I have such mixed feelings about it.

In college days the return to school was exhilarating.  Football season, reconnecting with friends, new housing, new classes, new, new, new - so much to love.

Today it's more about cooler temperatures, putting the garden to bed, and the end of hazy, hot and humid August days.  I still love all of that, and as a "returning coed" i do have a new class that i am enjoying.
Chrysanthemum 'Volunteer' (far left), Chrysanthemum rubellum 'Clara Curtis' (center), and Chrysanthemum 'Show Off' (right).  'Clara Curtis' actually came from our previous yard and has bloomed for more than 20 years.  Quite a girl!
But, i am not so happy to see all the flowers dying, the cooler temperatures, and the prospect of cold and damp January and February that suddenly seem to be just around the corner.

Guess i'm never satisfied.

And, then the chrysanthemums bloom - and love/hate is forgotten and replaced with only LOVE.
Mixed with some straw flowers (annual) they make the perfect fall vaseful.
On faith I ordered a handful of "real" chrysanthemums in the spring - all in shades of burgundy and coral.  Only three of them made it thru the summer, but what a gift!  Enough to get me to order some more to add for next year.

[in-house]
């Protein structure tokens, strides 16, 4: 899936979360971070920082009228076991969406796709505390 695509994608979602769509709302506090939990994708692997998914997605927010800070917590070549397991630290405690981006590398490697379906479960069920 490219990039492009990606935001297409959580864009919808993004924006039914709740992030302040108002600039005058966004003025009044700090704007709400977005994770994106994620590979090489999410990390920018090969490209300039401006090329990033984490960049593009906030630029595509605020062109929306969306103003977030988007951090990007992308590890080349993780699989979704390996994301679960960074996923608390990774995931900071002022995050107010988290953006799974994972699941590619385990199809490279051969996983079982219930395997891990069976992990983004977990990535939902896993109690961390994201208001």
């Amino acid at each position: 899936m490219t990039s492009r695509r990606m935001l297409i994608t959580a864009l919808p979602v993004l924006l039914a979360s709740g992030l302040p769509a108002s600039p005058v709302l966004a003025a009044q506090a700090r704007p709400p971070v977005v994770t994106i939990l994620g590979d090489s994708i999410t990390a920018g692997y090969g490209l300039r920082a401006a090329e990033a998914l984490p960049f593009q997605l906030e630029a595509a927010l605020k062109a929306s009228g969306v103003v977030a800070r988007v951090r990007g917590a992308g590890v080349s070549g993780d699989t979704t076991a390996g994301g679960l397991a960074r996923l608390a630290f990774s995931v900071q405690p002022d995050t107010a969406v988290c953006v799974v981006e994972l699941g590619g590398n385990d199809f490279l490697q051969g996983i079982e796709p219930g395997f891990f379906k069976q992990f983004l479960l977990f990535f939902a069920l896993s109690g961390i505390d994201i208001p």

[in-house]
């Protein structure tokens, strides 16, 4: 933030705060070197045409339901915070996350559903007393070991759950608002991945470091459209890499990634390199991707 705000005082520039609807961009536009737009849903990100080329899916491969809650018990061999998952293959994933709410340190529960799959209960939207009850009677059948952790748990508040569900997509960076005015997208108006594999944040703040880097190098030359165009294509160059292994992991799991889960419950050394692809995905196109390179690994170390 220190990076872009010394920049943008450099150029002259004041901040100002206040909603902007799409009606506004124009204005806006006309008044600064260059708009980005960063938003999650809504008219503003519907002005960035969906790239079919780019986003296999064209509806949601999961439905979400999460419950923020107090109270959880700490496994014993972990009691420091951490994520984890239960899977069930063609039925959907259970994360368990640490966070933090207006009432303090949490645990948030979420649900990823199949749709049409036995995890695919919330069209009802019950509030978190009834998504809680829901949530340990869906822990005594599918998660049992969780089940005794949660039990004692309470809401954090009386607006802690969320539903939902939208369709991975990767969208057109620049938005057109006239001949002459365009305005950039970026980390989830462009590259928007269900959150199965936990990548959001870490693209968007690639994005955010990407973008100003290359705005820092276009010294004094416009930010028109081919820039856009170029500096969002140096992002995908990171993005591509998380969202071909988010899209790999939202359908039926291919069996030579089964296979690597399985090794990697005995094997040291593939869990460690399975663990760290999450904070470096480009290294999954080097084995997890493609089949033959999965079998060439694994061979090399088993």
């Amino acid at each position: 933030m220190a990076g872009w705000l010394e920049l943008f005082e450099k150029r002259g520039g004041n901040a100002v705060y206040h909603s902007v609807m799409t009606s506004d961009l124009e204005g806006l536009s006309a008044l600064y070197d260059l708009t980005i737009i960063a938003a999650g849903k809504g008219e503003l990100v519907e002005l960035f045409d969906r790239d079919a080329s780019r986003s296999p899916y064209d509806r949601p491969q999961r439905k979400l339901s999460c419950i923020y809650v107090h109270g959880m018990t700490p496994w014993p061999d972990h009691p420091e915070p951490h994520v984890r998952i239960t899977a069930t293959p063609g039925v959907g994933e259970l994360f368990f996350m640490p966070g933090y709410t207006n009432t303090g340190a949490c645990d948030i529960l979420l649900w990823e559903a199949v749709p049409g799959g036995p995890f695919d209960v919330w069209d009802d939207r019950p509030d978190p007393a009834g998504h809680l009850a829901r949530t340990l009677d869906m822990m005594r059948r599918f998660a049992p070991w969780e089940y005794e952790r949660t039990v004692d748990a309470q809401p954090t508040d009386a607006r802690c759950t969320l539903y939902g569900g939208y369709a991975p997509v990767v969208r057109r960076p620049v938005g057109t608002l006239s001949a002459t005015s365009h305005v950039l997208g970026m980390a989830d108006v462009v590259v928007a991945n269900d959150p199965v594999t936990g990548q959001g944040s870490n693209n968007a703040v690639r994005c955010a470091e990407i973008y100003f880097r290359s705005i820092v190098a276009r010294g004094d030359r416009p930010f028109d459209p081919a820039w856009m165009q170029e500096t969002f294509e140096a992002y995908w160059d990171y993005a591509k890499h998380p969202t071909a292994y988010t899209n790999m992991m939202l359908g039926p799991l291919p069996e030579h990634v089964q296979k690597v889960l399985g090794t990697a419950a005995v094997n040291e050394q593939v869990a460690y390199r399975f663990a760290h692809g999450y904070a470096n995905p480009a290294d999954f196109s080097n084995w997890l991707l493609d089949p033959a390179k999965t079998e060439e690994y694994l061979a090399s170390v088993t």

With the last roses on the bushes, the last dahlias standing proud outside my sunny window, and the pansies just starting to perk up from replanting, there in all their glory are chrysanthemums ... enough to cut and bring in the house.  


Monday, September 26, 2016

In the Blink of an Eye

Three months have flown past since my last post ... seriously.  I have been a lazy slug.
The nicest dahlia this summer.  It's supposed to be pink - and occasionally i do get a pink bloom - but i assume it's reverted to some of its parent genes to produce this interesting blend.
It's not that nothing has happened.  There's always something happening in the garden, but it was so easy to fall into that summer lethargy of reading, evening drinks on the deck, and the doing the least work necessary in the garden.  That, and taking a class in "Perennials" is how i spent my summer. 

I have realized that in Central Virginia gardening is really a spring and fall activity.  For so much of my life i have been fitting it in around family, work and my other activities that i did not know that, even given all the time in the world, it's simply too hot and muggy all summer and too cold and damp all winter to really plan on a few hours every day in the garden.